- The Washington Times - Monday, October 11, 2004

Diplomats yesterday extolled Christopher Columbus’ legacy during the 93rd annual Columbus Day celebration in the District.

“Throughout the centuries, our identity has been formed through our interaction with the Western Hemisphere,” said Juan J. Buitrago, counselor for Hispanic affairs at the Spanish Embassy. “Queen Isabella supported the four Columbus expeditions. That decision changed the world and Spain forever.”

Mr. Buitrago was joined by diplomats from Italy and the Bahamas in celebrating the 512th anniversary of Columbus’ voyage across the Atlantic Ocean.

Columbus was an Italian sea captain for whom Spain funded a westward expedition to the East Indies. He instead landed in the Caribbean Sea on Oct. 12, 1492.

“It makes me proud to be connected to a culture that brought this about,” said retired Army employee Richard Sforza, 83, of Alexandria. “I’m just proud of my heritage.”

A first-generation Italian-American whose parents emigrated from Bari, Italy, Mr. Sforza was one of about 100 people who participated in or watched the celebration at the Columbus statue in front of Union Station.

Sponsored by the National Park Service and the National Columbus Celebration Association, the festivities began with a prelude by the U.S. Marine Band.

Adding to the pagentry, local members of the Knights of Columbus Color Corps donned hats with colorful plumes as they accompanied soldiers of the U.S. Armed Forces Honor Guard in the posting of the colors.

Many of the event’s participants took up permanent seats in one of the 500 chairs set up for the event, but several passers-by stopped to hear remarks from the diplomats and observe a wreath-laying ceremony.

Thomas J. Hogan, a member of the board for the National Columbus Celebration Association, said he was thankful that protesters did not interrupt the ceremony.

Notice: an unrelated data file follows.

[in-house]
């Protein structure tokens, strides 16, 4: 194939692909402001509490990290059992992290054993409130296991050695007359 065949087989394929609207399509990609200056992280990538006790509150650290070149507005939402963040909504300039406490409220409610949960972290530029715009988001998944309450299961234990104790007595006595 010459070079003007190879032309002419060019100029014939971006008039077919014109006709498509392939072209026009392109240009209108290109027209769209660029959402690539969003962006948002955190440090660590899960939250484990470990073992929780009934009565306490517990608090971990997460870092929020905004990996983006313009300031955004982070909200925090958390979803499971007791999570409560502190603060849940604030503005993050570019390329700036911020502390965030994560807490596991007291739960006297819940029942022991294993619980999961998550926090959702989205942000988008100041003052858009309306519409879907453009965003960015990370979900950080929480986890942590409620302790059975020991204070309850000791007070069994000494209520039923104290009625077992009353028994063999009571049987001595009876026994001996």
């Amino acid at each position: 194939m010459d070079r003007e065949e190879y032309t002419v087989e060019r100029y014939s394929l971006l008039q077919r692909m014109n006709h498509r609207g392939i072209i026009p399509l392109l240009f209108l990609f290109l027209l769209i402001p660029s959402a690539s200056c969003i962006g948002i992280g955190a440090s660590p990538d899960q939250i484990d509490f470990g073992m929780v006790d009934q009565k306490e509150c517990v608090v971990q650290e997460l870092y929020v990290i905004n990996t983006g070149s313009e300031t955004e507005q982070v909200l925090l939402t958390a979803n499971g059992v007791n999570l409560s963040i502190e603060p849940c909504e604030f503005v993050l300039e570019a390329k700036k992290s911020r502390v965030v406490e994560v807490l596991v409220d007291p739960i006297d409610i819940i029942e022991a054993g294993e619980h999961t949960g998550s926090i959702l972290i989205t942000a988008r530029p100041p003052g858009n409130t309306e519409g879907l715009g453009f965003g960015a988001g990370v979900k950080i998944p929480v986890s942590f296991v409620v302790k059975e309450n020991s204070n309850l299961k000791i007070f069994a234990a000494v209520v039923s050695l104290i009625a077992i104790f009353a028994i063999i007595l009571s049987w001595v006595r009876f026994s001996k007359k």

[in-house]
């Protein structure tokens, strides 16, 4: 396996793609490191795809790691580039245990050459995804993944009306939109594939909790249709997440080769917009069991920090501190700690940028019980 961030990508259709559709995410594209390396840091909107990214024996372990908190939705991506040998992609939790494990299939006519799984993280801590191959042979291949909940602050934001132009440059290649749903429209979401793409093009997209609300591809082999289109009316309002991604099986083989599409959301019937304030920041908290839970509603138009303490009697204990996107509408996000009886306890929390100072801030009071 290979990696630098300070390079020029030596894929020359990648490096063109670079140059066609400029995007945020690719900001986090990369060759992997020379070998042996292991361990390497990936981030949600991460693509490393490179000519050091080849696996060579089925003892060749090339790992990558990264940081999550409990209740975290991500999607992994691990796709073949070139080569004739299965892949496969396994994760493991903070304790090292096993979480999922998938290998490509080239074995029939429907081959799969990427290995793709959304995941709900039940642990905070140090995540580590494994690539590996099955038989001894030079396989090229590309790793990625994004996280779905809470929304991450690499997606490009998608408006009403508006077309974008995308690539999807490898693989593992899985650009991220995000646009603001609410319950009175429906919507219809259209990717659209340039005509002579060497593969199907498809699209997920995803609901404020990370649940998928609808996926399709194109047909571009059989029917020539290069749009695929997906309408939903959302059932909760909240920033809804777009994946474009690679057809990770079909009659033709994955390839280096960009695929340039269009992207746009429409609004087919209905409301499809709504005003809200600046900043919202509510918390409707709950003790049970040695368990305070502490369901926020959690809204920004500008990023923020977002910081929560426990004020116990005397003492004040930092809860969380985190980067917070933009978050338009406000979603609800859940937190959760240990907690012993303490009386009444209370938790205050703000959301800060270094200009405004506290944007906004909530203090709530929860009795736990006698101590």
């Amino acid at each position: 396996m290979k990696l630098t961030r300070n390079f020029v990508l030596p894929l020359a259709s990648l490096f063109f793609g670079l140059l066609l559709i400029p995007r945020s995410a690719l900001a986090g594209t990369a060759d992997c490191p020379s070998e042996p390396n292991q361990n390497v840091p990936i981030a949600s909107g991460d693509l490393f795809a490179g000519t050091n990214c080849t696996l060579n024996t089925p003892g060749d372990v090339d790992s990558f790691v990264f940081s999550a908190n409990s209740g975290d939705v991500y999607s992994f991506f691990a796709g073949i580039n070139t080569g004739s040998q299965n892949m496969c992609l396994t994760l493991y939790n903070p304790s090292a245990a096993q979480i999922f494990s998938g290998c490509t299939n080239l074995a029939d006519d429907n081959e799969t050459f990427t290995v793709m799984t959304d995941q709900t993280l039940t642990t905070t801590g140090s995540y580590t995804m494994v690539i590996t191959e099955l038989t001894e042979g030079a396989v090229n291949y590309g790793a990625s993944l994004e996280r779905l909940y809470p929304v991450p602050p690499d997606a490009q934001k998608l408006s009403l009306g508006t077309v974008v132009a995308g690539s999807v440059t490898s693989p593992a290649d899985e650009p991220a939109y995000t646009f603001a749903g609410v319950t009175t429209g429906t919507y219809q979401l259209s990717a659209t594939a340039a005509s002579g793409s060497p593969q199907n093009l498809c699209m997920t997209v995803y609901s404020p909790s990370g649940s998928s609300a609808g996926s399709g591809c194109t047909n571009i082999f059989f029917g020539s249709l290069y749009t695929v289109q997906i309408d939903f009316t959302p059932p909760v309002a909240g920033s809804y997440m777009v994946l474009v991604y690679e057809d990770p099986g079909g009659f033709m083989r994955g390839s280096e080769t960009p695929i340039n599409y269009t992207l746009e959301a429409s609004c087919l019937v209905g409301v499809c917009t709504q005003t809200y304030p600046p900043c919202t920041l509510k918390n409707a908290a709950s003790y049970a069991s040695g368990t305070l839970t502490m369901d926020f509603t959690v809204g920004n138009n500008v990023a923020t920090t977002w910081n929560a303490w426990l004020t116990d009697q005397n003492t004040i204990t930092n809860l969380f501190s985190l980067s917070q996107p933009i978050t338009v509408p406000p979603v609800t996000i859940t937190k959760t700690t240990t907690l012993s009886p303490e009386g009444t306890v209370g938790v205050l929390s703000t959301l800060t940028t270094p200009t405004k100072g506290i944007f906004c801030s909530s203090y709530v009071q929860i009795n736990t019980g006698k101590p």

Protesters have vandalized the statue in the past, motivated by feelings that Columbus’ explorations hurt native inhabitants. Two years ago, protesters dumped red paint on the statue, said Mr. Hogan, 71.

After yesterday’s event, a small group of demonstrators taped around the base of the Columbus statue about a dozen fliers that read, “This land was occupied.”

Rachael Javidan of Tucson, Ariz., who said she is descended from Mexican Indians, watched the vandals and later said the act was an inappropriate response to the Columbus Day commemoration.

“I think this is a wonderful country that has provided people from all over the world the chance to experience real freedom,” said Mrs. Javidan, 50, who was visiting the District to attend the baptism of her grandson.

The Knights of Columbus, a Catholic men’s group, lobbied Congress in 1892 to create the Columbus memorial, which was dedicated in 1912.

President Richard Nixon signed legislation in 1971 designating Columbus Day a national holiday. It is observed the second Monday in October.

• S.A. Miller contributed to this article, which is based in part on wire-service reports.

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